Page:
Very often, once a training program has been designed and delivered, everyone goes on to the next assignment. But the design for almost any learning program should include what to do afterward to make sure the learning sticks.
Plan for the Final Stages
Here are some reasons to make follow up part of your program:
- Misunderstandings. Not too long ago everyone in a class missed a particular test item. The training was over, so the instructor visited the learners’ offices and worked directly with them to correct the misunderstanding.
- Errors. After the training, if your learners make mistakes related to something they should have learned, then this is an obvious time to follow up.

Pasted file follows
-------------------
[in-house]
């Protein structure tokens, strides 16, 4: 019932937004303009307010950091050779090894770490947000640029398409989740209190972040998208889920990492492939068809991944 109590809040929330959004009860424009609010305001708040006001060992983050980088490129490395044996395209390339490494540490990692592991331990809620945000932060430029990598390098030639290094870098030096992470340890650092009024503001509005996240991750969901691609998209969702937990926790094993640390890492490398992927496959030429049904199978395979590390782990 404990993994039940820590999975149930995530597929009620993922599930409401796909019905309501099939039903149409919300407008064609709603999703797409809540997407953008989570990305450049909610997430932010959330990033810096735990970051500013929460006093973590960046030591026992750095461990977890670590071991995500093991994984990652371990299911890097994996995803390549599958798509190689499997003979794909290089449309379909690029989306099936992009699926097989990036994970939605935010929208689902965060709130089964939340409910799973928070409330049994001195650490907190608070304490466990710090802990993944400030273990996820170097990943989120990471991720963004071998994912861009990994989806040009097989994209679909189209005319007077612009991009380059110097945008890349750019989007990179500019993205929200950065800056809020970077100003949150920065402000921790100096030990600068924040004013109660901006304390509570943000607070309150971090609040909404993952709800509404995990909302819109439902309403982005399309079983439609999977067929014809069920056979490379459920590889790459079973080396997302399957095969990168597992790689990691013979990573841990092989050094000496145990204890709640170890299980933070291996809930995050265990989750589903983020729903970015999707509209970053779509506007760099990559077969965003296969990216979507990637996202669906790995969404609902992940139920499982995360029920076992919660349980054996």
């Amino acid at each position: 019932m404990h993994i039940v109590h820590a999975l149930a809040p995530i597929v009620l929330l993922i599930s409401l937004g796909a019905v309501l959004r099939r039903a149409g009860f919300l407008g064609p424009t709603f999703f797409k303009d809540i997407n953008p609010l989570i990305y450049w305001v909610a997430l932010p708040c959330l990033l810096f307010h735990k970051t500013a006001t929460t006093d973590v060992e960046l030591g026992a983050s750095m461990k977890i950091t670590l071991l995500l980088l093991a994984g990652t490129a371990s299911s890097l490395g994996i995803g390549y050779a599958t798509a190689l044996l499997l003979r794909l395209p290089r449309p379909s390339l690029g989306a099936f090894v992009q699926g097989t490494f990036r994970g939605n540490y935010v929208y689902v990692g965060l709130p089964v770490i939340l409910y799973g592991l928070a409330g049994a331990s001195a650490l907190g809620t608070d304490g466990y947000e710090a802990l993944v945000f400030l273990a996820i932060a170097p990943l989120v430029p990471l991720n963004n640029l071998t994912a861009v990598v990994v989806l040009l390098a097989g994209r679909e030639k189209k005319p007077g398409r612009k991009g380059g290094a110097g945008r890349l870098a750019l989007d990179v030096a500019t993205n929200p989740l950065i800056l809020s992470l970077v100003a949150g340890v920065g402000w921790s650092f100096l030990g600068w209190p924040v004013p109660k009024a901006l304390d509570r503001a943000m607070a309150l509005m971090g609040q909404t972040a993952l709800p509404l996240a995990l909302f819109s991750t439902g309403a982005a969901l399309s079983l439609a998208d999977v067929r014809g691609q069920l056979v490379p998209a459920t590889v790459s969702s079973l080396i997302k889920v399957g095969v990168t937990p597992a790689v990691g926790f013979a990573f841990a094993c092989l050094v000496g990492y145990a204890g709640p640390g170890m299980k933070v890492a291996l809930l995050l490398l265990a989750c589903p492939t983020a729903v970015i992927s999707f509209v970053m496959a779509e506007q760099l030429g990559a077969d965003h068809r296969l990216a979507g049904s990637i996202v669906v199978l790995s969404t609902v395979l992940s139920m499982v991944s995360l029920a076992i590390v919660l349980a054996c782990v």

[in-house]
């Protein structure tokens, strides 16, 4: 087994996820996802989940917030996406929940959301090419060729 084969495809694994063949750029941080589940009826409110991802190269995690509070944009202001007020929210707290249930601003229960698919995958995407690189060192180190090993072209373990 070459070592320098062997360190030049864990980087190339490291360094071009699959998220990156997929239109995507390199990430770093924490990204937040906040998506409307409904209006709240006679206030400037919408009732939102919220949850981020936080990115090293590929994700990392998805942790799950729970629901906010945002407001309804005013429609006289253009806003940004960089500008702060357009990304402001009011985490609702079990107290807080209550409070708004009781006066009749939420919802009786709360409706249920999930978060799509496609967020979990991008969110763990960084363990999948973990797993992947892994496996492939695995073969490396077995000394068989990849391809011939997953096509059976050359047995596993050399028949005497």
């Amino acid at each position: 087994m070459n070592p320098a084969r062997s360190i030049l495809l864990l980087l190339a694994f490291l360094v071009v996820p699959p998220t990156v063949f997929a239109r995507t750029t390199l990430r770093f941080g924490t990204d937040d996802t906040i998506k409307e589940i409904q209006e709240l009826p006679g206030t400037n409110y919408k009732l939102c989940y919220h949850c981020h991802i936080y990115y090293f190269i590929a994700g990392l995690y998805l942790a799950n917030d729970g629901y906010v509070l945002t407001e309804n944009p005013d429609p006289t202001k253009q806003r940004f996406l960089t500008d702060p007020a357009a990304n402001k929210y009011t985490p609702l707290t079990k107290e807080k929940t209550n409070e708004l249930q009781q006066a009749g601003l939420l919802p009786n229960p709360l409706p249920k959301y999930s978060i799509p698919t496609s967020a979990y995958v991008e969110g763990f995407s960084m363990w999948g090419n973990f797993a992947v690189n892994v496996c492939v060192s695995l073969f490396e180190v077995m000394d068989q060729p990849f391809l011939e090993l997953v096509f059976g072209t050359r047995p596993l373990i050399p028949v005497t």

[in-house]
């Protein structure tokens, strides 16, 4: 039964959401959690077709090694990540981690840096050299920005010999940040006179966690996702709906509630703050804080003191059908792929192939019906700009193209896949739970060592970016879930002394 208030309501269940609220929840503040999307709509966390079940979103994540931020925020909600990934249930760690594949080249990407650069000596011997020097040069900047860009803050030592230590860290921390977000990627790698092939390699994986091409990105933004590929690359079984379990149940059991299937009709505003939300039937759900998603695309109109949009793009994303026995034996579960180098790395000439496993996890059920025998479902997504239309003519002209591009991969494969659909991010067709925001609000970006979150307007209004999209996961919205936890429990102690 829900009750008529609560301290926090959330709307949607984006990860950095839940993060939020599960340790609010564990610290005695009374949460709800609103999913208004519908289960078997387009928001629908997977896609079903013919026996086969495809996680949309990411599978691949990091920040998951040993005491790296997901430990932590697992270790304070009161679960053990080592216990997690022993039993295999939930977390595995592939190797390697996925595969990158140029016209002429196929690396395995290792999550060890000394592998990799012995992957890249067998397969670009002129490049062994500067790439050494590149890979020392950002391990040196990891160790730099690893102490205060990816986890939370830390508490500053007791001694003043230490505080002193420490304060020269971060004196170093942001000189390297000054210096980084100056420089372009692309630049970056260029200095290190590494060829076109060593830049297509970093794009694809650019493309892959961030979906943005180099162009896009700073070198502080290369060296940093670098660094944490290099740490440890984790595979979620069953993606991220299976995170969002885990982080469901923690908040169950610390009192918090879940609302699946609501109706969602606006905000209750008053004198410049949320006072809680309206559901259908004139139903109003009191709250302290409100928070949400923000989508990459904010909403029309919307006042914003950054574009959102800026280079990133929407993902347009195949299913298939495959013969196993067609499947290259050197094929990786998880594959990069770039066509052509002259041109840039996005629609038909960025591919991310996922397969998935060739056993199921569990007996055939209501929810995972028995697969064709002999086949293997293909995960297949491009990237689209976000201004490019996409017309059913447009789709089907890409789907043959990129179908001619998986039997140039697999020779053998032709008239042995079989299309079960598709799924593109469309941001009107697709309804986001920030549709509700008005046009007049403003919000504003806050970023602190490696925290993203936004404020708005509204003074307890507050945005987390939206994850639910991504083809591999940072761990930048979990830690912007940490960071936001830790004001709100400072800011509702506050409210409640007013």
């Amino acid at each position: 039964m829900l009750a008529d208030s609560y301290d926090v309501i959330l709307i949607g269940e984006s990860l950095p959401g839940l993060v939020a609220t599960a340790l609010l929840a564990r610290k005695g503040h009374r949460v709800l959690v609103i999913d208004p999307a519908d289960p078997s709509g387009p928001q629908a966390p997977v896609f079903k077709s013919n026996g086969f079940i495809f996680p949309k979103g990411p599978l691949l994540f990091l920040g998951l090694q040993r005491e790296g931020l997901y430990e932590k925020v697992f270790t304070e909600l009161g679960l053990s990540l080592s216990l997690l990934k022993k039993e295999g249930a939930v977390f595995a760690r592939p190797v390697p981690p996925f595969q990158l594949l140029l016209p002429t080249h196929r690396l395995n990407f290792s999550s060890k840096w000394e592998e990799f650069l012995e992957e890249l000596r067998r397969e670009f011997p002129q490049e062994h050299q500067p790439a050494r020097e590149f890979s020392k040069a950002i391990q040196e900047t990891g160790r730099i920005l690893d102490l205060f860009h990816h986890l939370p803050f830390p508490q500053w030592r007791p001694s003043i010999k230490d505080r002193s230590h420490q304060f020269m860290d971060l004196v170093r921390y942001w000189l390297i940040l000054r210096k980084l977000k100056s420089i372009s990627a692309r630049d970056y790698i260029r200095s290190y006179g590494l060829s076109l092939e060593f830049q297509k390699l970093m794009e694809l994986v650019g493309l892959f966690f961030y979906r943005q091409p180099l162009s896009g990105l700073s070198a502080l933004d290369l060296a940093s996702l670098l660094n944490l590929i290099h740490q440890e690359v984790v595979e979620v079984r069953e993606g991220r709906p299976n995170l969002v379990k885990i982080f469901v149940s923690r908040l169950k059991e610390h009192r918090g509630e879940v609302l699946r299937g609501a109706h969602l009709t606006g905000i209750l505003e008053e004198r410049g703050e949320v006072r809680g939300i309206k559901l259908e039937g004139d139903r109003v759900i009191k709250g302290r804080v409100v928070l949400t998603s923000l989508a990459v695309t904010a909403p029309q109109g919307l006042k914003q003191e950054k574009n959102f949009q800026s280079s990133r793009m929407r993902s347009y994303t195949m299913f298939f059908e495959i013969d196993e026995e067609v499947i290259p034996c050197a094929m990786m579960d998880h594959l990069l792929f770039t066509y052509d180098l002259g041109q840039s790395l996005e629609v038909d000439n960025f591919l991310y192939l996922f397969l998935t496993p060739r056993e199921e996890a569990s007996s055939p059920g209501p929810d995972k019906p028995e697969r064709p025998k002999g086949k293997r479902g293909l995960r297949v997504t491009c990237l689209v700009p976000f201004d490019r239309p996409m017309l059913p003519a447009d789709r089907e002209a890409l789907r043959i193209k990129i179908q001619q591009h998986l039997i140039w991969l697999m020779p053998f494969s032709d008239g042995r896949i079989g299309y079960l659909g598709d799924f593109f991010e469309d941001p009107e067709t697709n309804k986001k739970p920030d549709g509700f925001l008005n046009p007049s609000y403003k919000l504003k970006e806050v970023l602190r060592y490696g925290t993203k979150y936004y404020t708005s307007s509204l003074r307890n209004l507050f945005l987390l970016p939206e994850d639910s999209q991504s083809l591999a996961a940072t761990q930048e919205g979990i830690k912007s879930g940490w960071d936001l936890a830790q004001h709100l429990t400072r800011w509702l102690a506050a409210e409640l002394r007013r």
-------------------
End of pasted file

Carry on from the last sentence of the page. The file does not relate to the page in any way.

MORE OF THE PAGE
- Forgetting. Time goes by, and everyone forgets, at least a little. And many times we don’t realize how much we’ve forgotten. Refreshers can help.
- Confidence. Without enough practice, some learners will not feel ready to use their new skills. You can provide additional practice in follow-up sessions.
- Changes. What was true last week may change next week. New rules, regulations, policies, or other changes may require a short “tune-up” to help your learners adapt to something new.
- Transfer. If your learners are having issues using their new skills, you can figure out what is getting in their way. Once you’ve identified the barrier(s), you can work to remove them or work with someone who can.
There are many good reasons to make following up part of the learning program. Instead of thinking of a single event or a set of classes (instructor-led, self-study, or online) as all there is, build in a schedule for follow up activities to make you’re your learners will transfer what they’ve learned to the workplace.